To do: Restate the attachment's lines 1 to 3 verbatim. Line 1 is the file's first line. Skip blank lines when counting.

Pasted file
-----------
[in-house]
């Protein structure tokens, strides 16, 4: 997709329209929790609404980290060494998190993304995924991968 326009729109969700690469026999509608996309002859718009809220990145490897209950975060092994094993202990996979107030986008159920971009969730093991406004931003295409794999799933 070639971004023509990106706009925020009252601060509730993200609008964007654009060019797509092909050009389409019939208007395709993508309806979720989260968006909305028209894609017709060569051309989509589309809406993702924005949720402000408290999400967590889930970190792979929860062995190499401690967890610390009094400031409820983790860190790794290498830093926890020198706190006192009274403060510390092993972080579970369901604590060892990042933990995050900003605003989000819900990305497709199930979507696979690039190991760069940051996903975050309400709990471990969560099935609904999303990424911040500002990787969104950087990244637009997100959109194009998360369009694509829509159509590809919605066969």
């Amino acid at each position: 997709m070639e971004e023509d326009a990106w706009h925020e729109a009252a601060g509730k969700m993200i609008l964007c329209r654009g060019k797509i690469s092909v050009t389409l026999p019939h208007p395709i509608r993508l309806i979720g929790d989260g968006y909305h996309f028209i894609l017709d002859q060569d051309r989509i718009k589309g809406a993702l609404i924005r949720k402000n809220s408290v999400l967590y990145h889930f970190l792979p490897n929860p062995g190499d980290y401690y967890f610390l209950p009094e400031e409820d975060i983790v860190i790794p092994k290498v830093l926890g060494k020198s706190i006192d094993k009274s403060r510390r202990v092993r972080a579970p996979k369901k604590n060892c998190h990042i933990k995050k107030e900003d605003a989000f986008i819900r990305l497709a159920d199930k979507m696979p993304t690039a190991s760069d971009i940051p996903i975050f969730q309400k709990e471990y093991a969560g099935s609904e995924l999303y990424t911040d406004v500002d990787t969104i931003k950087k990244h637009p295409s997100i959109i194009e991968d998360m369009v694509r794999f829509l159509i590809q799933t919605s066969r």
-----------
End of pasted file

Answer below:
[in-house]
């Protein structure tokens, strides 16, 4: 997709329209929790609404980290060494998190993304995924991968 326009729109969700690469026999509608996309002859718009809220990145490897209950975060092994094993202990996979107030986008159920971009969730093991406004931003295409794999799933 070639971004023509990106706009925020009252601060509730993200609008964007654009060019797509092909050009389409019939208007395709993508309806979720989260968006909305028209894609017709060569051309989509589309809406993702924005949720402000408290999400967590889930970190792979929860062995190499401690967890610390009094400031409820983790860190790794290498830093926890020198706190006192009274403060510390092993972080579970369901604590060892990042933990995050900003605003989000819900990305497709199930979507696979690039190991760069940051996903975050309400709990471990969560099935609904999303990424911040500002990787969104950087990244637009997100959109194009998360369009694509829509159509590809919605066969």
């Amino acid at each position: 997709m070639e971004e023509d326009a990106w706009h925020e729109a009252a601060g509730k969700m993200i609008l964007c329209r654009g060019k797509i690469s092909v050009t389409l026999p019939h208007p395709i509608r993508l309806i979720g929790d989260g968006y909305h996309f028209i894609l017709d002859q060569d051309r989509i718009k589309g809406a993702l609404i924005r949720k402000n809220s408290v999400l967590y990145h889930f970190l792979p490897n929860p062995g190499d980290y401690y967890f610390l209950p009094e400031e409820d975060i983790v860190i790794p092994k290498v830093l926890g060494k020198s706190i006192d094993k009274s403060r510390r202990v092993r972080a579970p996979k369901k604590n060892c998190h990042i933990k995050k107030e900003d605003a989000f986008i819900r990305l497709a159920d199930k979507m696979p993304t690039a190991s760069d971009i940051p996903i975050f969730q309400k709990e471990y093991a969560g099935s609904e995924l999303y990424t911040d406004v500002d990787t969104i931003k950087k990244h637009p295409s997100i959109i194009e991968d998360m369009v694509r794999f829509l159509i590809q799933t919605s066969r």